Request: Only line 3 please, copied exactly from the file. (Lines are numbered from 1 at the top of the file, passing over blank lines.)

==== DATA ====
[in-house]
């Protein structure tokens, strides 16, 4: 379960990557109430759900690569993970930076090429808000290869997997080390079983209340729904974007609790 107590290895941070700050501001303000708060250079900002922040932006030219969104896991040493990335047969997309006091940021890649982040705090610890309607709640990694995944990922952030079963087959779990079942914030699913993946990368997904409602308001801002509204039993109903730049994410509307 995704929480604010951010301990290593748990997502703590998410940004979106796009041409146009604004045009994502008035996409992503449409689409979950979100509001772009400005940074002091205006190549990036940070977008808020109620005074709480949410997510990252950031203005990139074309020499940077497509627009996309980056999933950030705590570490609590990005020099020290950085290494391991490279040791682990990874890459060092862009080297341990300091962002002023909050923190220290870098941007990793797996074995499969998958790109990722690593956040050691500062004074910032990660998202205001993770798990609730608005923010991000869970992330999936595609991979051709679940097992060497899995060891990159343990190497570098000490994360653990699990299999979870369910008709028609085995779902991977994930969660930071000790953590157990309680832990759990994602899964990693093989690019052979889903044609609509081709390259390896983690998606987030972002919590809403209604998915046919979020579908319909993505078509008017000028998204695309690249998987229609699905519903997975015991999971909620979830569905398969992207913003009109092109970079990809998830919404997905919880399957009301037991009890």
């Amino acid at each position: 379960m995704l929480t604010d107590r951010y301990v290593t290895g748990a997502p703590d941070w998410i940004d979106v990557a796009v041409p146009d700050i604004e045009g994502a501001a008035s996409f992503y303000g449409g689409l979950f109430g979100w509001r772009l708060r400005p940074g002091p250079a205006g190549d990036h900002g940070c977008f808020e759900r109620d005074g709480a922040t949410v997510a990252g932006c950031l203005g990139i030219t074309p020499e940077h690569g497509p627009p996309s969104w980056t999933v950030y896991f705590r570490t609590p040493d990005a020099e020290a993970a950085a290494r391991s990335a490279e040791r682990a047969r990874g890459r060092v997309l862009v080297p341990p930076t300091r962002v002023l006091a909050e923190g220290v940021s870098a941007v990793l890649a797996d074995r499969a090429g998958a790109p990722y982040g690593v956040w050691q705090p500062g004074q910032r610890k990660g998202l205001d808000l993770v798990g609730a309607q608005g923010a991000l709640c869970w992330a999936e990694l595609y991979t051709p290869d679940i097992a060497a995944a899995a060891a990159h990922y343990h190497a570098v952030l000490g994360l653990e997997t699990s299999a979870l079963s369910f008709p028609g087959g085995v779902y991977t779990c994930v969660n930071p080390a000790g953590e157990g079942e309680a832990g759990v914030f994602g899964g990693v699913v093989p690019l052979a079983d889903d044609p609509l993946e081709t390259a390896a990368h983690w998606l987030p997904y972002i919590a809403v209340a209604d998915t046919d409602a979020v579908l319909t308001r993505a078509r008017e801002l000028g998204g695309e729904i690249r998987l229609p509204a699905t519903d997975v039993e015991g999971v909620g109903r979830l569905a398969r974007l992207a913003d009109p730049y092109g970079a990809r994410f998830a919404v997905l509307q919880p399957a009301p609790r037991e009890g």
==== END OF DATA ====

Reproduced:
């Amino acid at each position: 379960m995704l929480t604010d107590r951010y301990v290593t290895g748990a997502p703590d941070w998410i940004d979106v990557a796009v041409p146009d700050i604004e045009g994502a501001a008035s996409f992503y303000g449409g689409l979950f109430g979100w509001r772009l708060r400005p940074g002091p250079a205006g190549d990036h900002g940070c977008f808020e759900r109620d005074g709480a922040t949410v997510a990252g932006c950031l203005g990139i030219t074309p020499e940077h690569g497509p627009p996309s969104w980056t999933v950030y896991f705590r570490t609590p040493d990005a020099e020290a993970a950085a290494r391991s990335a490279e040791r682990a047969r990874g890459r060092v997309l862009v080297p341990p930076t300091r962002v002023l006091a909050e923190g220290v940021s870098a941007v990793l890649a797996d074995r499969a090429g998958a790109p990722y982040g690593v956040w050691q705090p500062g004074q910032r610890k990660g998202l205001d808000l993770v798990g609730a309607q608005g923010a991000l709640c869970w992330a999936e990694l595609y991979t051709p290869d679940i097992a060497a995944a899995a060891a990159h990922y343990h190497a570098v952030l000490g994360l653990e997997t699990s299999a979870l079963s369910f008709p028609g087959g085995v779902y991977t779990c994930v969660n930071p080390a000790g953590e157990g079942e309680a832990g759990v914030f994602g899964g990693v699913v093989p690019l052979a079983d889903d044609p609509l993946e081709t390259a390896a990368h983690w998606l987030p997904y972002i919590a809403v209340a209604d998915t046919d409602a979020v579908l319909t308001r993505a078509r008017e801002l000028g998204g695309e729904i690249r998987l229609p509204a699905t519903d997975v039993e015991g999971v909620g109903r979830l569905a398969r974007l992207a913003d009109p730049y092109g970079a990809r994410f998830a919404v997905l509307q919880p399957a009301p609790r037991e009890g």